Assessing Substitution Effects on Surface Chemistry by In Situ

Oct 3, 2018 - Performance of Proton-Solid Oxide Fuel Cells (H+-SOFC) is governed by ion transport through solid/gas interfaces. Major breakthroughs ar...
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Research Article Cite This: ACS Appl. Mater. Interfaces 2018, 10, 37661−37670

Assessing Substitution Effects on Surface Chemistry by in Situ Ambient Pressure X‑ray Photoelectron Spectroscopy on Perovskite Thin Films, BaCexZr0.9−xY0.1O2.95 (x = 0; 0.2; 0.9)

Angelique Jarry,*,†,‡,§ Sandrine Ricote,⊥ Aaron Geller,† Christopher Pellegrinelli,∥ Xiaohang Zhang,§ David Stewart,§ Ichiro Takeuchi,§ Eric Wachsman,∥ Ethan J. Crumlin,*,‡ and Bryan Eichhorn*,†

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Department of Chemistry and Biochemistry, §Department of Materials Science and Engineering, and ∥Energy Research Center, University of Maryland, College Park, Maryland 20742, United States ‡ Advanced Light Source, Lawrence Berkeley National Laboratory, Berkeley, California 94720, United States ⊥ Mechanical Engineering Department, Colorado School of Mines, Golden, Colorado 80401, United States S Supporting Information *

ABSTRACT: Performance of proton-solid oxide fuel cells (H+SOFC) is governed by ion transport through solid/gas interfaces. Major breakthroughs are then intrinsically linked to a detailed understanding of how parameters tailoring bulk proton conductivity affect surface chemistry in situ, at an early stage. In this work, we studied proton and oxygen transport at the interface between H+SOFC electrolyte BaCexZr0.9−xY0.1O2.95 (x = 0; 0.2; 0.9) thin films and the gas (100 mTorr of H2O and O2) by using synchrotron-based ambient pressure X-ray photoelectron spectroscopy at operating temperature (>400 °C). We developed highly textured BaCexZr0.9−xY0.1O2.95 epitaxial thin films, which exhibit high level of in-plane proton conductivity, that is, up to 0.08 S cm−1 at 500 °C for x = 0.9. Upon applying 100 mTorr water partial pressure above 300 °C, major changes are observed only in the O 1s and Y 3d core level spectra, with a clear Zr/Ce ratio dependency. OH− formation is favored by Ce content while initiated near Y. Hydration is also associated with surface secondary phase growth comprising oxygen-under-coordinated yttrium and/or yttrium hydroxide. With BaCe0.2Zr0.7Y0.1O2.95, high levels of ionic conductivities and chemical stability are obtained as a result of the optimized surface reaction kinetics, with low activation energy barrier for proton transport while restraining formation of OH−/SO42− adsorb species. KEYWORDS: ambient pressure X-ray photoelectron spectroscopy, protonic ceramic fuel cells, perovskite, thin films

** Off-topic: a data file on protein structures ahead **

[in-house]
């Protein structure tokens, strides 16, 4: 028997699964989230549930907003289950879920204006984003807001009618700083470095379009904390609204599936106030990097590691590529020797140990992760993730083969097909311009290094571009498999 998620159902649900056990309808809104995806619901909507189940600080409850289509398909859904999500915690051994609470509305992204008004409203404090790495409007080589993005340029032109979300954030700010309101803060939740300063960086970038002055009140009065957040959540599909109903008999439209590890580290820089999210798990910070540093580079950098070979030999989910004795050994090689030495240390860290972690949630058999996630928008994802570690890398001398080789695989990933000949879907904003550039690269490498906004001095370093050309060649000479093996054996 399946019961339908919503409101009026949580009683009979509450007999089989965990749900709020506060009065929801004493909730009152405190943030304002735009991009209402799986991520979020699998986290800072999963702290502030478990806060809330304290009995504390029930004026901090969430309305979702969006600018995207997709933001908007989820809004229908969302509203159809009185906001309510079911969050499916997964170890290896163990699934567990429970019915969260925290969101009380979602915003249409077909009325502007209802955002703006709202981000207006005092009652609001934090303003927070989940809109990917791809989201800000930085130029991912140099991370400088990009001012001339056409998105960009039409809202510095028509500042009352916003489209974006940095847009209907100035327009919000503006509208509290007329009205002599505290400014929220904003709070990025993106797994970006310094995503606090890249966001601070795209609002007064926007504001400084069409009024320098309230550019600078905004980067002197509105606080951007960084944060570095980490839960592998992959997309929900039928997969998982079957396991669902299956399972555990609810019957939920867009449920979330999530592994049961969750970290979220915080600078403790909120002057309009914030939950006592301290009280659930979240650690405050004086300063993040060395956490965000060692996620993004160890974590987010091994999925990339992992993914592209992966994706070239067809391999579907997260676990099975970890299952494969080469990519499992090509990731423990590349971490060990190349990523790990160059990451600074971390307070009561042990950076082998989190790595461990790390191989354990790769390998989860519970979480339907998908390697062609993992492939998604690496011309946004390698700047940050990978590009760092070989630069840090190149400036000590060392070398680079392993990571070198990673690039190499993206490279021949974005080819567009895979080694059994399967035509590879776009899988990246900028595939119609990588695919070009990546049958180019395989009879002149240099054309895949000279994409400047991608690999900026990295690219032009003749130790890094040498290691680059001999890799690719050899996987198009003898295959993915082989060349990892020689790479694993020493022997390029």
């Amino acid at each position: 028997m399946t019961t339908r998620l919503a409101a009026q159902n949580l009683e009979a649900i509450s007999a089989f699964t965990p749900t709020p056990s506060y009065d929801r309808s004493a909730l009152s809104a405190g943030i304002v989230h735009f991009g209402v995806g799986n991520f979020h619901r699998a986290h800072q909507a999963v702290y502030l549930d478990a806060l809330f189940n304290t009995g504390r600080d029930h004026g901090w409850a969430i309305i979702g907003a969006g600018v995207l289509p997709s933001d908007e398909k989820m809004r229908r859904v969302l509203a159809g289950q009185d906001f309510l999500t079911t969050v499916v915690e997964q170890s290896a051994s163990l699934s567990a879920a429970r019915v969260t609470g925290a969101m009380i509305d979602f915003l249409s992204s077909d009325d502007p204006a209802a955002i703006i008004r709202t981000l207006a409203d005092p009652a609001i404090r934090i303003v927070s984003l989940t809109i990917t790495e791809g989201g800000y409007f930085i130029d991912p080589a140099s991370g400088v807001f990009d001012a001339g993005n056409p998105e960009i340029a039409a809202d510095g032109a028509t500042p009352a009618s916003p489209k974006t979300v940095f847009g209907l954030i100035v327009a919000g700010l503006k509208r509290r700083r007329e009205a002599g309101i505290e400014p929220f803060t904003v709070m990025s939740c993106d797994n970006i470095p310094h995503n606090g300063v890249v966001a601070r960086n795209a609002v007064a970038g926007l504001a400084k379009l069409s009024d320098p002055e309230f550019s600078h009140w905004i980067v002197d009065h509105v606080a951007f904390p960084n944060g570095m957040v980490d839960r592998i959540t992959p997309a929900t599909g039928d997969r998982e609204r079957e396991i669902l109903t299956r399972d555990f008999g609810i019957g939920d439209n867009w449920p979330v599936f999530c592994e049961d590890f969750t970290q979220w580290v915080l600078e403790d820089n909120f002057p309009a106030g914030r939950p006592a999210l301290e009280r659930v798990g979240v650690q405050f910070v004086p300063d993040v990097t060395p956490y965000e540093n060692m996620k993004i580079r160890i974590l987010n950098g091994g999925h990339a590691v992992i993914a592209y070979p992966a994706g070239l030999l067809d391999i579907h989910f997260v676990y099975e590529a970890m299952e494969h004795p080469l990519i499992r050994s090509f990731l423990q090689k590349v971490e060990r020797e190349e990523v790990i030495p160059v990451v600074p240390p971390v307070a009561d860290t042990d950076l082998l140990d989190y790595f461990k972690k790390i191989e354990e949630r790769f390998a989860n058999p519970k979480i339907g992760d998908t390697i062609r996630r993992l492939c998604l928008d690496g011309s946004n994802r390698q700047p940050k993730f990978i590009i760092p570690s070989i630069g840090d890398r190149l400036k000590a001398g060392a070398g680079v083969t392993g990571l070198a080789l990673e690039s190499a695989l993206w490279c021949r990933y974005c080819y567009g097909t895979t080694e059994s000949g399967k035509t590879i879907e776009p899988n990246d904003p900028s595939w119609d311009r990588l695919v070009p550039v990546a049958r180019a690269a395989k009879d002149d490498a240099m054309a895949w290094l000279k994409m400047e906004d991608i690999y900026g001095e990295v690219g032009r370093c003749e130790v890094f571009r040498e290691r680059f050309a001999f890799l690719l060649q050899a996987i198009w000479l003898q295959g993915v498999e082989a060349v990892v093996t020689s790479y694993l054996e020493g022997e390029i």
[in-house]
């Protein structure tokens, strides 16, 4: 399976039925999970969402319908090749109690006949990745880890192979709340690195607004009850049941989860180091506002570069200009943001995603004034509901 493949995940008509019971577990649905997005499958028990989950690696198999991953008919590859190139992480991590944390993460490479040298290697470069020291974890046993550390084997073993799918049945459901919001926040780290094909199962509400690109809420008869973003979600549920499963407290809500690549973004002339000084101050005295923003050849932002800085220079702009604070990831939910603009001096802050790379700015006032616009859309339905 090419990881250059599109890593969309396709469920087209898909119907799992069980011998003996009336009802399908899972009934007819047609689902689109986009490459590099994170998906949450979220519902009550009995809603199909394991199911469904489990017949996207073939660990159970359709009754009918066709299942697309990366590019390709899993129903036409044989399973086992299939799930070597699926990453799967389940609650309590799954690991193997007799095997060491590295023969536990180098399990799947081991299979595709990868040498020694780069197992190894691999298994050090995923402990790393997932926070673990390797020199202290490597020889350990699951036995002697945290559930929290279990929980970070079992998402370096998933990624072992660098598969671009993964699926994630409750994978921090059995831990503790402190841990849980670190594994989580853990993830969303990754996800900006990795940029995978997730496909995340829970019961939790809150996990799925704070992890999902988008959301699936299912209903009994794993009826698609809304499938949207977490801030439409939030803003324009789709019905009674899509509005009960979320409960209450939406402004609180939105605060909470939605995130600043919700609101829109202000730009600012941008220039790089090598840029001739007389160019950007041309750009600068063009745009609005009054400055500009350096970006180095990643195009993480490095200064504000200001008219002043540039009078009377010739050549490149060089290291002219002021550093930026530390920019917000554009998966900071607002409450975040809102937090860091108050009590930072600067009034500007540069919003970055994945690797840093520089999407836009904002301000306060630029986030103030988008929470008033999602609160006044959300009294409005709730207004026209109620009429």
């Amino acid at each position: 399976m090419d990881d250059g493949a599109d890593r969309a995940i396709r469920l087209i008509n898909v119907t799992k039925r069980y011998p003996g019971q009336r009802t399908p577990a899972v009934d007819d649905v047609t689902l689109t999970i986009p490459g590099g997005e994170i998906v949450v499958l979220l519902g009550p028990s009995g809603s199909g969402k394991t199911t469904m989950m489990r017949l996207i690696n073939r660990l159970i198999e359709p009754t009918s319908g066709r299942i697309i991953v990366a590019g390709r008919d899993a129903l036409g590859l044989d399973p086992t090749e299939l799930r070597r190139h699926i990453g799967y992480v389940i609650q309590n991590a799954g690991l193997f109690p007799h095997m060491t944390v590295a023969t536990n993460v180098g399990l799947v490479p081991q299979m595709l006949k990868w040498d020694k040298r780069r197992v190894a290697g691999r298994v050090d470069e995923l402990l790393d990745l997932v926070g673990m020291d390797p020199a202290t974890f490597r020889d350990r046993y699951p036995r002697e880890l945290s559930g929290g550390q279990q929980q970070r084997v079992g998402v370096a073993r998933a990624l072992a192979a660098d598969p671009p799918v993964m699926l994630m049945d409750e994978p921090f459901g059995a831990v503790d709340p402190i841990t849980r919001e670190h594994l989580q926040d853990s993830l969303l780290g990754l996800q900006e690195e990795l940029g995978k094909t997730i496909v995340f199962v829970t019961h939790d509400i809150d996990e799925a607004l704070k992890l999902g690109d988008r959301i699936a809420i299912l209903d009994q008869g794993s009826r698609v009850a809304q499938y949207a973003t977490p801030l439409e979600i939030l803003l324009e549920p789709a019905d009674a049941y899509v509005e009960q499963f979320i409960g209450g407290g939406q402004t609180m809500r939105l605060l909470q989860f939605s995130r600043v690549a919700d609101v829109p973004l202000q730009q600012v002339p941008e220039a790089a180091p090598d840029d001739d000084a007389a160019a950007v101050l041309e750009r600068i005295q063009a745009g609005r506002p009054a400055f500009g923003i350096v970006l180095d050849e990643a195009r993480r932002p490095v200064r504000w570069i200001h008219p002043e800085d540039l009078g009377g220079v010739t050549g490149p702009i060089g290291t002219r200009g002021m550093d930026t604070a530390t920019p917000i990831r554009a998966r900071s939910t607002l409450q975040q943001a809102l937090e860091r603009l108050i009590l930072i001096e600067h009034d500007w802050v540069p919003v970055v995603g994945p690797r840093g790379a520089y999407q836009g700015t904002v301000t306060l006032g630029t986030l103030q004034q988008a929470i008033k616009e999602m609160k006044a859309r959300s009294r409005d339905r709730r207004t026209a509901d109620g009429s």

of this impact at the molecular level on the surface is not fully understood which impedes further PCFC material development.8,14−16 In Ba(Zr/Ce/Y)O3−δ electrolytes, substitutions of the tetravalent cations (Ce/Zr) on the perovskite B site by a trivalent cation (Y) creates oxygen vacancies by charge compensation. Hydration occurs via dissociation of water by filling of these intrinsic oxygen vacancies (VO) forming hydroxyl protons (OH−) given as H2O + VO + O2− → 2OH−. Protons will subsequently hop to the nearest adjacent oxygen available via the Grotthuss mechanism.17 H+-SOFC performance is thus highly influenced by the hydration process and in particular, proton and oxygen ion transport through the solid oxide host lattice/humid gas interfaces. Encouraging results toward establishing the interplay between surface oxide